Tuesday, January 22, 2019

Day of Prayer for Unborn Children, their Mothers, & Our Society

The Catholic Church in the United States of America marks January 22 on the liturgical calendar as a "Day of Prayer and Penance for Legal Protection of the Unborn." This corresponds to the 46th anniversary of the Supreme Court decision that effectively struck down all laws against abortion in the USA. This removal of legal protection, or even the possibility of establishing laws, was an act of colossal social irresponsibility.

Let us be honest to the testimony of our consciences, and call these things by their proper names, not shirking from what we know is really going on.

Abortion is the direct killing of an innocent human being, the child in the womb of his or her mother. It is an act of violence against the mother, who is severed permanently (in this world) from the person of her child. Regardless of the circumstances of his or her conception, the child is a person created by God and entrusted to another person, a woman who is given the precious, intimate, irreplaceable relationship of being mother to that child.

Very often a "crisis pregnancy" occurs in the context of a dysfunctional family situation or outside of any stable family connections. The immediate organic community of father, mother, and children is broken or never existed in the first place. Nevertheless, the conception of a new human being still engenders the primal and essential human relationship of "mother-and-child." A pregnant mother in a crisis is, simply, two people who need help. Depending on the circumstances, they may both continue to need help long after the child is born, and they will certainly need connection to human community and the experience of solidarity with others.

We must not push away, banish, or marginalize the mother and child. Instead, we should spare no effort in this society to create environments where this fundamental interpersonal relationship is supported and permitted to grow. This is a task that makes claims on the mother's wider family and friends, local communities, constructive institutions on various levels, and, if necessary, government assistance. This also includes incorporating (in ways permitted by circumstances and the personal safety of mother and child) the relational responsibilities of the child's father.

But this is not what we do.

Instead, we have retrenched more deeply into the malaise of our own social isolation, and -- in a stunning perversion of the language of personal freedom -- we absolve ourselves of responsibility, solidarity, and real compassion for the mother and her unborn child and replace it with the ideological assertion of "a woman's freedom to choose."

She has "the right to choose..." we say in this society. She is "free to choose..."? What? What are her choices? Here is a strange silence, an awkward pause, a lack of articulation among our people, who are otherwise so easily given to voluminous speech about everything. But the object of this allegedly "autonomous" (but in fact terribly lonely) choice is left dangling in our social discourse. It's an awful sign of our desire to evade the fact that we are presenting mothers with the option to have their children killed in the womb. They are "free to choose" this option; indeed it is facilitated and encouraged by our social environment. In fact, more and more, it seems that mothers facing difficulties are expected to make this choice.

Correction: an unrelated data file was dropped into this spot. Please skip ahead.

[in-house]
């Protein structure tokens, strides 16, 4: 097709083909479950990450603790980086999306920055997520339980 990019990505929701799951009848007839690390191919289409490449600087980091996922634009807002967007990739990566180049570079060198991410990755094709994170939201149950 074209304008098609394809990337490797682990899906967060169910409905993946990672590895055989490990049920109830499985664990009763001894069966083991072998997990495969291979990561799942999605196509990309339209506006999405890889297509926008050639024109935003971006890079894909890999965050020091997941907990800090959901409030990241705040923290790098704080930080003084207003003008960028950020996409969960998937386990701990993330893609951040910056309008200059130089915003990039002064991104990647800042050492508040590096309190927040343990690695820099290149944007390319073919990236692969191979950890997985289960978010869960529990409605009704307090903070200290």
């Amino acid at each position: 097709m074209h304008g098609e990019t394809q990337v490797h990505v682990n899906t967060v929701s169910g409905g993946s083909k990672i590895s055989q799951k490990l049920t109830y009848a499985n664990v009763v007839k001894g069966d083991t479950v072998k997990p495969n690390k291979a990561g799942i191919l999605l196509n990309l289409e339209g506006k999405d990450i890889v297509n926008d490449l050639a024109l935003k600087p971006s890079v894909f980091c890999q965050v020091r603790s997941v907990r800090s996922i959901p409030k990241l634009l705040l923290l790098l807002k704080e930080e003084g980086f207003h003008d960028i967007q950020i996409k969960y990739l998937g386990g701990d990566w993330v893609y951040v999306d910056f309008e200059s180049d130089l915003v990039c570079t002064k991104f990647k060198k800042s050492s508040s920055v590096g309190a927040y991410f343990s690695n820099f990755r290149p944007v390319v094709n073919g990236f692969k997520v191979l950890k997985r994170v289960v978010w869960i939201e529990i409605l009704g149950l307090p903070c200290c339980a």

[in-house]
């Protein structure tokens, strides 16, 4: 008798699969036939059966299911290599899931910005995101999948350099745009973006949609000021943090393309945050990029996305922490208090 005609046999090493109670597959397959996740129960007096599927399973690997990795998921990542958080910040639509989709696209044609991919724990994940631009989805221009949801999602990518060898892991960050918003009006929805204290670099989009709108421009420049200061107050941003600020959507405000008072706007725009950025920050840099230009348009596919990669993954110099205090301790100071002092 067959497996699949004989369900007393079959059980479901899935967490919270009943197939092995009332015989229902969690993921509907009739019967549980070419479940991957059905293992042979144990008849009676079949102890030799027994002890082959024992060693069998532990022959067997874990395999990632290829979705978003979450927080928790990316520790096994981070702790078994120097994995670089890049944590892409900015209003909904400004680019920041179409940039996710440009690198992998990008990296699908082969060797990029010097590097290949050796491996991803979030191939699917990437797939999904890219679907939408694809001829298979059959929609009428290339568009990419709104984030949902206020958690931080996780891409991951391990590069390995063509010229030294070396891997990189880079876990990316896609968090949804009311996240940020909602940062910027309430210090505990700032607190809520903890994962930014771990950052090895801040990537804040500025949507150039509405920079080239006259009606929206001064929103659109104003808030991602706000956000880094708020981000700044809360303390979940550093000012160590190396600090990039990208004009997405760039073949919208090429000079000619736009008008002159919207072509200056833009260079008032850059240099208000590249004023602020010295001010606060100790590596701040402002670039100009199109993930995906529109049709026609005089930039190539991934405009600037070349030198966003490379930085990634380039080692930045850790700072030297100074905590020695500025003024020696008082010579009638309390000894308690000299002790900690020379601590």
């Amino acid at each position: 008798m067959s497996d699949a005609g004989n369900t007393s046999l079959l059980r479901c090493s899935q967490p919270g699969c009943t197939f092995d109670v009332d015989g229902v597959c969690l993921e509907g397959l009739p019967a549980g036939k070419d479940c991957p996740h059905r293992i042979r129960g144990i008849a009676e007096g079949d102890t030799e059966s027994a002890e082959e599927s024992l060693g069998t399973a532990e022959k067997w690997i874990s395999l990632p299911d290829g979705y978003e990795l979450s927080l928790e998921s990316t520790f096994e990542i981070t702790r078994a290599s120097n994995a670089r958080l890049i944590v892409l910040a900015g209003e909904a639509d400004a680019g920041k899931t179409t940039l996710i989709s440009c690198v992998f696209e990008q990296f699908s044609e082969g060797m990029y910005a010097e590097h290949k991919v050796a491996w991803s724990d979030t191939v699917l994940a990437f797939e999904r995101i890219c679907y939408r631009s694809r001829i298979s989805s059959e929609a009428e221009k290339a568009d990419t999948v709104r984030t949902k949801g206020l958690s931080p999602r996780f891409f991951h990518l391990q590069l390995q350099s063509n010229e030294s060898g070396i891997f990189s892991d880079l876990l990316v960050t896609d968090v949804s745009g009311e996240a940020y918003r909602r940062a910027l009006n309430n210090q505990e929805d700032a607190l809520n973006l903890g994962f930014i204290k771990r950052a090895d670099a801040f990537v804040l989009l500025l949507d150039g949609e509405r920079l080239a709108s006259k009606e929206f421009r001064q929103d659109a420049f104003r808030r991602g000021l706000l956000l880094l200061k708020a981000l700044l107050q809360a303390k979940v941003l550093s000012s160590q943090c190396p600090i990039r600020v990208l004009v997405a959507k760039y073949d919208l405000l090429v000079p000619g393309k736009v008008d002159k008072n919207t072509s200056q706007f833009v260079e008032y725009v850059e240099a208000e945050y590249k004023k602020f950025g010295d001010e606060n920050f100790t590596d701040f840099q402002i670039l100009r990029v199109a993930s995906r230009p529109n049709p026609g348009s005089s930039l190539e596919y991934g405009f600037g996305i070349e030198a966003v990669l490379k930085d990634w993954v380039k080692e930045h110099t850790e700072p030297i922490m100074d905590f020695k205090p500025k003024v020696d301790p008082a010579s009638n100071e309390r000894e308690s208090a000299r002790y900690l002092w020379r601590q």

And so the mothers go to the killing centers, whether burdened by great fear or psychological pressure, acting with varying degrees of reluctance and/or indifference, or deluded by a false sense of empowerment. Their choices here are irrevocable, and they have to live with them (forever...if it were not for the presence of a Greater Love, and the possibility of forgiveness).

Do we even care about these women, these mothers and their disappeared children?

Certainly. That's why some of us want legal protection for the unborn and for their mothers. Right?

In order for laws to endure in a stable manner, however, they need at least a chance of taking root in a society. What would have to change about the way we live in order for this to be possible?

I do not think that legal protection of the unborn (and the equity and compassion their mothers need) can be a lasting achievement for this society unless we all change our way of viewing our own lives and our relationships with persons, as well as our assessment of the relative purposes of material things, and our appreciation for the common good of our society.

The "normalization" of abortion has been a monstrous catastrophe. Let us remember, every abortion kills an innocent and defenseless human being made in the image of God. Presently, the "first world" is virtually unanimous in proclaiming that the freedom to choose abortion is a basic human right. Today we remember with great sorrow the role the USA has played in helping to spread this delusion.

We pray and do penance for all these things, and for our own complicity in this ugly culture of death. Legal abortion has been a catalyst in the proliferation and expansion of the death culture, but it also emerged from a long existing and broader malaise and continues as a brutal symptomatic expression of a violent society in which we all participate, dragging one another down in various ways, making war against one another in deeds, in speech, in the thoughts of our hearts. This is no way to foster a culture of life.

Reform always begins with myself. I need to change, to be converted, to see reality and respond more truly in the way I live my life. I am a selfish, sinful man. Lord, have mercy on me.